A Marine Corps AV-8B Harrier operates from the amphibious assault ship USS Kearsarge in the Atlantic Ocean on June 27, 2022.

A Marine Corps AV-8B Harrier operates from the amphibious assault ship USS Kearsarge in the Atlantic Ocean on June 27, 2022. (Armando Elizalde/U.S. Marine Corps)

The Australian government has formally received a request by Washington to extradite a former U.S. Marine pilot accused of providing military training to China, Australian officials said Wednesday.

The Australian Attorney-General’s Department on Sunday received the Dec. 9 request to hand over the former Marine, Daniel Duggan, 54, who has been in Australian custody since Oct. 21, according to a statement emailed by department spokeswoman Jo White to Stars and Stripes.

The Attorney-Generals’ office said a magistrate in the Australian state of New South Wales is scheduled to consider the extradition on Jan. 10.

Duggan, wanted for alleged money laundering and offenses under the U.S. Arms Export Control Act, was arrested on a U.S. request, according to the statement.

The Attorney-General met a Sunday deadline to formally receive the request, “and Mr Duggan’s lawyer has been informed of that decision,” the department stated.

Duggan’s lawyer Dennis Miralis did not respond to a message sent through his firm’s website from Stars and Stripes seeking comment Wednesday.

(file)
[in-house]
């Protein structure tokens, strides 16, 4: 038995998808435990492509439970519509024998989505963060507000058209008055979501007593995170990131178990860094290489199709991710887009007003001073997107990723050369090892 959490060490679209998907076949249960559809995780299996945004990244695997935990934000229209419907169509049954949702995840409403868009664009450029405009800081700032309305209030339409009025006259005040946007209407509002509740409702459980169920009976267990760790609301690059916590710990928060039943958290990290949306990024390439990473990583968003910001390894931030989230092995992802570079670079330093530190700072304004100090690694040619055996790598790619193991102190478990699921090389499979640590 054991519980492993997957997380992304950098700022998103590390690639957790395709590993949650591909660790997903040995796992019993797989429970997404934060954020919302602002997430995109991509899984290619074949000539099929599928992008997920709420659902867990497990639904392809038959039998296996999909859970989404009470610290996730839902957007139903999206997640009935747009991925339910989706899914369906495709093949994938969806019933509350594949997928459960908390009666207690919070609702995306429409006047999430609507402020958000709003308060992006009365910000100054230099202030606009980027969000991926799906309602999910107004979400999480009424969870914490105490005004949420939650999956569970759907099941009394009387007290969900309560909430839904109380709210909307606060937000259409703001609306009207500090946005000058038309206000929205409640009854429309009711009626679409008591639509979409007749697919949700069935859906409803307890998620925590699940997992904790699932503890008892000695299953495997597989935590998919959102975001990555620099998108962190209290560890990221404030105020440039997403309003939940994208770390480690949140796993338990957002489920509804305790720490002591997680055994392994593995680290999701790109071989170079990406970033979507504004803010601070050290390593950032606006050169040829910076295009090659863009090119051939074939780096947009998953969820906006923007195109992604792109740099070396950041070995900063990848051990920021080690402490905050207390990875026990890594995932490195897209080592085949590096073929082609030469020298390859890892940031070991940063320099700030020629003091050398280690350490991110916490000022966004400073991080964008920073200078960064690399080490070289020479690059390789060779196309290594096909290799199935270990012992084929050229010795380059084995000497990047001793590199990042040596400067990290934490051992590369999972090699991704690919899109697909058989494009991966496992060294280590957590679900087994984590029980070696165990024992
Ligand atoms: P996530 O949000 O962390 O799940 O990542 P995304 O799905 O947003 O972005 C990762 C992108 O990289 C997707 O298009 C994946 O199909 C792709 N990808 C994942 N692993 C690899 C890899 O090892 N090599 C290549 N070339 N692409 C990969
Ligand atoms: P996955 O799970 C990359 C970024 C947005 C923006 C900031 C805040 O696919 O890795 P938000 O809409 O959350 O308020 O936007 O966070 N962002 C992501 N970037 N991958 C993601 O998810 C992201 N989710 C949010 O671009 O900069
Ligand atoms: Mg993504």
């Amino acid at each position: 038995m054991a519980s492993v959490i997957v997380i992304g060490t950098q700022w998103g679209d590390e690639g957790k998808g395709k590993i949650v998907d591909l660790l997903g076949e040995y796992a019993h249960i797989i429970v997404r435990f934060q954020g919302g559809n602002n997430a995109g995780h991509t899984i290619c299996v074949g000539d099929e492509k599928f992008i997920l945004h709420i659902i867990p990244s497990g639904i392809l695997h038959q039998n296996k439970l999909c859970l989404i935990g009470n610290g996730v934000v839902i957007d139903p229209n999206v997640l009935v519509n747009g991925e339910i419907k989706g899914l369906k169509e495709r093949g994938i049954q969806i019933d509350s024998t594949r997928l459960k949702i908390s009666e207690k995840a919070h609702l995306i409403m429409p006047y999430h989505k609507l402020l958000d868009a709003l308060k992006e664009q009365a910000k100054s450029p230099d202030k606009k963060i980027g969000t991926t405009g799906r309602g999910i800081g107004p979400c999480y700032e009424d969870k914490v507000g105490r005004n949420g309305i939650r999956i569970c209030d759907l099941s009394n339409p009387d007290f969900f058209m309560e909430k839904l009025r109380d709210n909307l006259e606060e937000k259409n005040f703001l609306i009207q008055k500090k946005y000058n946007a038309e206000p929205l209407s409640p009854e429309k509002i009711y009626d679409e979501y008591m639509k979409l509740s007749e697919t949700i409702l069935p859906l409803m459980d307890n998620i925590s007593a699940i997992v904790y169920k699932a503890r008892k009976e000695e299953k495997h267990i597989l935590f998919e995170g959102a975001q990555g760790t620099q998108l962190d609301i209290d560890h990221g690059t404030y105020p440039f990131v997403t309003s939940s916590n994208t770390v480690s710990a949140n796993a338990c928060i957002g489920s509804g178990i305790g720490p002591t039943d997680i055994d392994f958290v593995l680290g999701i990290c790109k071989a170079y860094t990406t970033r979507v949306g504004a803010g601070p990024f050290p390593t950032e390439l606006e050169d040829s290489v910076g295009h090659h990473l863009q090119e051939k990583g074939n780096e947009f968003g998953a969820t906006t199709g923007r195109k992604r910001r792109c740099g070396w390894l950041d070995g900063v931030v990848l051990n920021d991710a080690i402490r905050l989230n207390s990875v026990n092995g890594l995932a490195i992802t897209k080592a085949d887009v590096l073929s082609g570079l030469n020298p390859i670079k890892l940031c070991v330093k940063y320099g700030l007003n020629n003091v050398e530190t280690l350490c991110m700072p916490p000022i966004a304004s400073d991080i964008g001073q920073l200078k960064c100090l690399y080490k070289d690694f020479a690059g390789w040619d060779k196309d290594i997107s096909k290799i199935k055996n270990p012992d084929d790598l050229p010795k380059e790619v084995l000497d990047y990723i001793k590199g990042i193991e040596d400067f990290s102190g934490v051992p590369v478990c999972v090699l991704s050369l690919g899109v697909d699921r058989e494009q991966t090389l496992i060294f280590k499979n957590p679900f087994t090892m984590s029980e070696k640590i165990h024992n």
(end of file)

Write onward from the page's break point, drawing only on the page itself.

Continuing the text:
The Australian newspaper reported Tuesday that Duggan was indicted in the U.S. on charges including conspiracy to unlawfully export defense services to China, conspiracy to launder money and violations of the arms control act.

The allegations stem from work he did with the Test Flying Academy of South Africa between 2010 and 2012, the newspaper reported.

A former Harrier “jump jet” pilot, Duggan moved to Australia in the late 2000s and set up a business offering tourist flights near Hobart called Top Gun Tasmania, the newspaper reported.

Duggan served as a Harrier pilot from April 1989 to September 2002 with a deployment to Kuwait in 1999, according to an email Nov. 9 from Marine Corps spokesman Maj. Jay Hernandez.

A father of six, Duggan renounced his U.S. citizenship a decade ago and has been a permanent Australian resident since 2002, The Australian reported.

His arrest came days after media reports that that dozens of British pilots were recruited to teach the Chinese armed forces how to defeat western warplanes and helicopters.

Neither Hernandez, nor the Army or Navy responded to emails from Stars and Stripes in early November asking if any other former service members are involved with military training in China.

The Air Force is not aware of efforts to recruit its pilots to train the Chinese military, Department of the Air Force spokeswoman Rose Riley said by email Nov. 9.

Duggan was not a fighter pilot, as many media outlets have reported, since he flew Harriers, which are short-takeoff, vertical-landing attack and reconnaissance planes, according to Steve Ganyard, a former deputy assistant secretary of state who logged 4,200 career flight hours in 12 different tactical aircraft as a Marine Corps pilot.

“Anything a Harrier pilot was teaching the Chinese (fighter pilots) was made up or something he read in a book,” Ganyard told Stars and Stripes in a Dec. 14 email. “So in reality he scammed the Chinese by selling something he knew little about. Would imagine they want their money back.”

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Seth Robson is a Tokyo-based reporter who has been with Stars and Stripes since 2003. He has been stationed in Japan, South Korea and Germany, with frequent assignments to Iraq, Afghanistan, Haiti, Australia and the Philippines.

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